6 years of digital community engagement with CitizenLab

CitizenLab’s three co-founders sitting together around a computer in an office
CitizenLab’s co-founders: Koen Gremmelprez, Aline Muylaert, and Wietse Van Ransbeeck
CitizenLab’s global team posing outdoors for a group photo
CitizenLab’s global team

What I’ve learned along the way

I’ve learned so much since co-founding CitizenLab six years ago. While it’s impossible to pack all of those learnings here, the three main takeaways that I want to share with you are:

  1. Challenges are often shared among governments, but communication isn’t. A large French city is likely to have more challenges in common with a large American city than with a rural French town. Despite great similarities across the globe, our governments tend not to look beyond their own borders and are therefore limited in benefiting from good practices and lessons learned. With that in mind, we focused on building a global community of clients to promote more collaboration and learn from each other, irrespective of where you’re located.
  2. Public servants have an insatiable appetite to learn. I’ve always been pleasantly surprised by how talented the workforce in the public sector is. Public servants share a fantastic drive to serve the public, and love chewing on new content and tips to grow. At CitizenLab, we try to be as open as possible about what we know, and bundle that expertise into content guides. Soon, we’ll also launch a dedicated online academy to scale deeper learning about digital public participation.
  3. Nothing drives a group of people better than a clear purpose. I feel lucky that we’ve been able to attract and retain such a talented, international group of teammates at our organization. I’ve learned that there’s one thing that drives people more than anything else: a strong purpose. Our clear mission statement of “making public decision-making more inclusive, participatory, and responsive” is our compass, and we use it in everything we do. The joy of working with intrinsically motivated colleagues is that it enables our organization to work in an autonomous and decentralized way, with much room for initiative and innovation.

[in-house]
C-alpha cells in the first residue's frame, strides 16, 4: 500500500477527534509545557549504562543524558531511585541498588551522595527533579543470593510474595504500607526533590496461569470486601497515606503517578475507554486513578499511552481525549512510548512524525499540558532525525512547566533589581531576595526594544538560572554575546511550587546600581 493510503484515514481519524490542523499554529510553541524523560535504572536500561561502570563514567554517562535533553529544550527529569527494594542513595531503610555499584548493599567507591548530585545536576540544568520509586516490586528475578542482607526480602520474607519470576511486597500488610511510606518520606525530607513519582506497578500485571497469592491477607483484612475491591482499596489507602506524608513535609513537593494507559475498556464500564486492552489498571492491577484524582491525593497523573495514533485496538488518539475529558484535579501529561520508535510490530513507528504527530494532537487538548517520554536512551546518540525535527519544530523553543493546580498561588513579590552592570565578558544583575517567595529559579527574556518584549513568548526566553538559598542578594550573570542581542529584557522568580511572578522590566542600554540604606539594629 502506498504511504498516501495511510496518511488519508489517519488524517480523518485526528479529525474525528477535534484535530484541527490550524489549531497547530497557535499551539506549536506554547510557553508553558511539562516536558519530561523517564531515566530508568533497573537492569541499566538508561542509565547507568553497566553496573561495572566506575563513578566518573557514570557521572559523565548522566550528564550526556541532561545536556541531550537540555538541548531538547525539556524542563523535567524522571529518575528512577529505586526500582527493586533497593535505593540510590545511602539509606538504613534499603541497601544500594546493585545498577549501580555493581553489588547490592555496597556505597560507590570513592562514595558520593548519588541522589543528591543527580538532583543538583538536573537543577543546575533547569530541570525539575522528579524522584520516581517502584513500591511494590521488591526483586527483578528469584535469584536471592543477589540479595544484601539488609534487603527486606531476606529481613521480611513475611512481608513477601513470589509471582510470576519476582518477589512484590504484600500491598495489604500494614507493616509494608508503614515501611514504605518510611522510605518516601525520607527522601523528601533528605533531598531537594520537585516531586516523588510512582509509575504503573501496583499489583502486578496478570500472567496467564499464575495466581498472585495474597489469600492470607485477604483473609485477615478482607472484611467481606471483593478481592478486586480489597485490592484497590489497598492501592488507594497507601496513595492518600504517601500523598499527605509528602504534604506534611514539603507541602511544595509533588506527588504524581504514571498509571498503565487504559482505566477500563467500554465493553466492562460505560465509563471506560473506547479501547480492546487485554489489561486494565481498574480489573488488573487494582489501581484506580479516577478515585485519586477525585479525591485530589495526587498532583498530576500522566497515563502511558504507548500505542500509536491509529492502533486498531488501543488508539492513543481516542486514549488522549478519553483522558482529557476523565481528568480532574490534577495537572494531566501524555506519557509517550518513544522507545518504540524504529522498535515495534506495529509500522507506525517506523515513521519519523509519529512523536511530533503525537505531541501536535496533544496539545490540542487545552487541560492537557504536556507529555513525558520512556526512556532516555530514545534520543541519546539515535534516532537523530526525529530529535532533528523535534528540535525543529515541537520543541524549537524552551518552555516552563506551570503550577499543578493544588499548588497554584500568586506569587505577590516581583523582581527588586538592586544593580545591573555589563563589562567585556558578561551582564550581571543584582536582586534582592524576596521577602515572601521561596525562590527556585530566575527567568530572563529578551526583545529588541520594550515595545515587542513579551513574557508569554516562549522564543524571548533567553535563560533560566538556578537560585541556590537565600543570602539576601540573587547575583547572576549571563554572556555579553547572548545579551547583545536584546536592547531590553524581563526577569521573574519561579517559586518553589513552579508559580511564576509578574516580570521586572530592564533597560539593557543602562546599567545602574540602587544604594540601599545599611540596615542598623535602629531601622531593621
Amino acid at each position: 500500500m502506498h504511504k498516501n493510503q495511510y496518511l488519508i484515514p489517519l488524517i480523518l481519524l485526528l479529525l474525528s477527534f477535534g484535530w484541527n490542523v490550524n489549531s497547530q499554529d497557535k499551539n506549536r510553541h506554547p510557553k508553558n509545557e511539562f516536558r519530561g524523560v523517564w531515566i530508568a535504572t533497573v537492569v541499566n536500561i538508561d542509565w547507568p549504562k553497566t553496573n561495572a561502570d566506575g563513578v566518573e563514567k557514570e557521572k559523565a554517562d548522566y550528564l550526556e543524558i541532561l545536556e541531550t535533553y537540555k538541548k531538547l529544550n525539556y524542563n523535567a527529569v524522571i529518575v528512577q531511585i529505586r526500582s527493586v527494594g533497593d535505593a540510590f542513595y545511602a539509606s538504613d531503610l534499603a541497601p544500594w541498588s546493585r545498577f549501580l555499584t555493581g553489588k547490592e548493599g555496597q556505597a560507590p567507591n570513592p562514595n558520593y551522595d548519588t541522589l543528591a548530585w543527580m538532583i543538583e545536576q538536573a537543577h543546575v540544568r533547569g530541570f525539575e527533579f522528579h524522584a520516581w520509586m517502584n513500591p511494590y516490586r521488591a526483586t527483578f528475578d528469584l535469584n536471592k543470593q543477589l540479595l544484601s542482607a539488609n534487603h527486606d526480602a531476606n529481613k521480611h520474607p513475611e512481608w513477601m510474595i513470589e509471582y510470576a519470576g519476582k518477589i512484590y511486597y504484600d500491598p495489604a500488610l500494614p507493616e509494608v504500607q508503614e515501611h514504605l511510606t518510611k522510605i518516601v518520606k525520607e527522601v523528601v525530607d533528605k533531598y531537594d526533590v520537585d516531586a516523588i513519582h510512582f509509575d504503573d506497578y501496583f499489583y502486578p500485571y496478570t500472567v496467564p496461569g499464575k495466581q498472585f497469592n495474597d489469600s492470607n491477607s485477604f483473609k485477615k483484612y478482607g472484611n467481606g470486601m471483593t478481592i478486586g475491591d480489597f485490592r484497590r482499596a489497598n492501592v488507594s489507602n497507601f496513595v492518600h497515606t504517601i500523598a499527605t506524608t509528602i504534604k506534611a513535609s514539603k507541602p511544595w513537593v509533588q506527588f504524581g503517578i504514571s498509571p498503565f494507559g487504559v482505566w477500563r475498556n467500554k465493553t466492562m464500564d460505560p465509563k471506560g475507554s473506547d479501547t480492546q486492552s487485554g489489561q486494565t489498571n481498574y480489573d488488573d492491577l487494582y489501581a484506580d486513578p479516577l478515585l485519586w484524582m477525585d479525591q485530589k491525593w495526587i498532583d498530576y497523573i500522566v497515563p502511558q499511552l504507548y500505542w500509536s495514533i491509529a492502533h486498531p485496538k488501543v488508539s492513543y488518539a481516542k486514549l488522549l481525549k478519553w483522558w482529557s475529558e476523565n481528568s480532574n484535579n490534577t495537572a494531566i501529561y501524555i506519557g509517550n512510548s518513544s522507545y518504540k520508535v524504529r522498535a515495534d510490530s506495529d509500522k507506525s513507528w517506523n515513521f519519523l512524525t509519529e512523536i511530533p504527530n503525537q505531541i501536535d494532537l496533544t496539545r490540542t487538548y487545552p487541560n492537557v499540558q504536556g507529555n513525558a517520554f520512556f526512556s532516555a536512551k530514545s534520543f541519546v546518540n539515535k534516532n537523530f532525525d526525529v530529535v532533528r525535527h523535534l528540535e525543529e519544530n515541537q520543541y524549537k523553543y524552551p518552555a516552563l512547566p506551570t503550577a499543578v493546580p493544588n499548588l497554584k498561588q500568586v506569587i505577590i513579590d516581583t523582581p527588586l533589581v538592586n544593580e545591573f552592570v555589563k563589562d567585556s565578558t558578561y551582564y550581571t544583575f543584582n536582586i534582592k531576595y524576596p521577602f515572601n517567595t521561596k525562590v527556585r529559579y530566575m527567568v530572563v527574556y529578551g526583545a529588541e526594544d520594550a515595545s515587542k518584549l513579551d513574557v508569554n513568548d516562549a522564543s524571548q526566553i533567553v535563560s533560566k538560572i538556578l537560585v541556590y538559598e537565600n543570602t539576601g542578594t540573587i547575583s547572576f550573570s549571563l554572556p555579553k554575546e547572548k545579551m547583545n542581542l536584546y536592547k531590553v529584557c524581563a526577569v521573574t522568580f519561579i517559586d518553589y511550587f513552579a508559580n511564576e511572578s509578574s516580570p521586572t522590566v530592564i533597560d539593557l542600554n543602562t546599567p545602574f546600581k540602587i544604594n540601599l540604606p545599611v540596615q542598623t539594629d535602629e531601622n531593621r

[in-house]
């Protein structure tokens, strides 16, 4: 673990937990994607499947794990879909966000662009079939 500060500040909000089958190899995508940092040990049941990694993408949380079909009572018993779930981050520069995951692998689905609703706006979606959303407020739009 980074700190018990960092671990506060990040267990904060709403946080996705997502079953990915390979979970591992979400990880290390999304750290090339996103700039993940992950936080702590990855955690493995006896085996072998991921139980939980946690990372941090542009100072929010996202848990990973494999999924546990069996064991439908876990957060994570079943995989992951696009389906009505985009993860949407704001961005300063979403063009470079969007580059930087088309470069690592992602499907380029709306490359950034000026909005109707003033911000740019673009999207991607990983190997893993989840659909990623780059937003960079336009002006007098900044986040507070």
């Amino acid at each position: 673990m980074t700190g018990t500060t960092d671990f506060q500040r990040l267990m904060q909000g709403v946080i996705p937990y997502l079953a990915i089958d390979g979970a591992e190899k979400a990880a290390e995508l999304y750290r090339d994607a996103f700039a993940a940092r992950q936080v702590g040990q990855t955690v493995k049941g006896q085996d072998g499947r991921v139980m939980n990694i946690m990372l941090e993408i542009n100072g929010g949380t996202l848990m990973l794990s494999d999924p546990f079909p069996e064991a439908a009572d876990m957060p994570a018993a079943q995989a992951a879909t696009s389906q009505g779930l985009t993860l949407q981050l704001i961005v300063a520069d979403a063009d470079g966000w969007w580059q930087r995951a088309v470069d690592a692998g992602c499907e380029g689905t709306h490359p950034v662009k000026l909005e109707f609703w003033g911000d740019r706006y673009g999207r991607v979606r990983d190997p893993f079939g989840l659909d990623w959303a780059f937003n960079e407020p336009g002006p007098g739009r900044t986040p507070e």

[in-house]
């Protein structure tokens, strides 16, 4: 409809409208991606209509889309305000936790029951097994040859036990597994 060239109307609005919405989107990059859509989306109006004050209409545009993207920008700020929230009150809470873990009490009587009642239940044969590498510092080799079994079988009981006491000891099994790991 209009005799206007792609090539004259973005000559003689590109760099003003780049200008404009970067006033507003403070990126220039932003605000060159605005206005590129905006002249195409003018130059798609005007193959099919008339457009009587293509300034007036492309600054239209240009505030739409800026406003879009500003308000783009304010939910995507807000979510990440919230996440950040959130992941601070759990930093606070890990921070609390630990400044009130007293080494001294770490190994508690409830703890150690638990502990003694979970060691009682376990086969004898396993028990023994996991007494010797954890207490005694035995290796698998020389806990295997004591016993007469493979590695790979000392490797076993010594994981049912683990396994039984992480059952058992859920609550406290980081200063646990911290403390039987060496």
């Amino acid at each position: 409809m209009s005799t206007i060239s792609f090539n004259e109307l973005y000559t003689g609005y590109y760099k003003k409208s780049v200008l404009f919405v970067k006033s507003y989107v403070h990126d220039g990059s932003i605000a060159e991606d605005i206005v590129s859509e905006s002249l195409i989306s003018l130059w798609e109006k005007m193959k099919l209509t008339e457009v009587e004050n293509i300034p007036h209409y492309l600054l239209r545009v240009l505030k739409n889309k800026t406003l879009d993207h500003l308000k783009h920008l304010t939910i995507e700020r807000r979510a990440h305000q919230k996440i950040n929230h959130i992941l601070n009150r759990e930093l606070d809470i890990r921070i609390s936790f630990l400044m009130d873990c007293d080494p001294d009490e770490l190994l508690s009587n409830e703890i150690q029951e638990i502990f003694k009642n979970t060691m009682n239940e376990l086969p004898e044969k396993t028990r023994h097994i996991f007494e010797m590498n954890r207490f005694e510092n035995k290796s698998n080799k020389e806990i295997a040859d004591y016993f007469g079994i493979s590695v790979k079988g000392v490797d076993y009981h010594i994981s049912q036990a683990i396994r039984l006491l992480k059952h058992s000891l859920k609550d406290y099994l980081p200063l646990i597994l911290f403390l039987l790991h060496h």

A CitizenLab team member posting sticky notes onto a board during a workshop
A recent CitizenLab workshop

What’s in store for the future of CitizenLab

I’m thrilled to share some of the key initiatives our teams are working on at the moment. You can expect these to launch in the coming 6–12 months:

  1. Participation academy: Early next year, we will launch an e-learning center for public servants. We’ve found that having the best-in-class software for community engagement available is not always enough. We also need the public servants we work with to optimally make use of our technology. Our Academy will curate the best practices in public participation and present them to our clients in an interactive way that makes learning fun and tangible. With a focus on digital participation in particular, we aim to help upskill public servants’ use of tech and to help make them more confident so they can grow their impact through participation.
  2. Community insights: We’ll gradually roll out a new product module to help policy-makers become more responsive to the changing needs of their residents through better listening tools. We plan to integrate citizen feedback from data sources beyond just your CitizenLab platform. This will offer a more holistic picture of what your community is saying about your plans and policies without you needing to spend hours parsing through all the information on various sites.
  3. Online deliberation: We want to keep innovating how input gets captured and how dialogues are shaped. At CitizenLab, we’re big believers in more deliberative approaches, and have been strongly inspired by the recent wave of citizens’ assemblies. Our launch of online workshops was a first important development in that light. Next, we want to design new tools for online deliberation through new features for discussion (e.g. argumentation structure, document annotations) and voting (e.g. voting scales, ranked choice).
  4. Marketplace: Lastly, our move earlier this year to open-source was just the first step of many to transition to an open innovation model. In the following six months, we will expand our APIs and enable our partners to build add-ons to their CitizenLab platform. We will also create a marketplace where all of these add-ons will be available for our clients. The most requested add-ons include data integrations with the tools governments are already using, such as their own email systems or CRMs, as well as new communications tools, such as for texting and messaging apps.



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We help local governments engage their communities online. Learn more: https://www.citizenlab.co.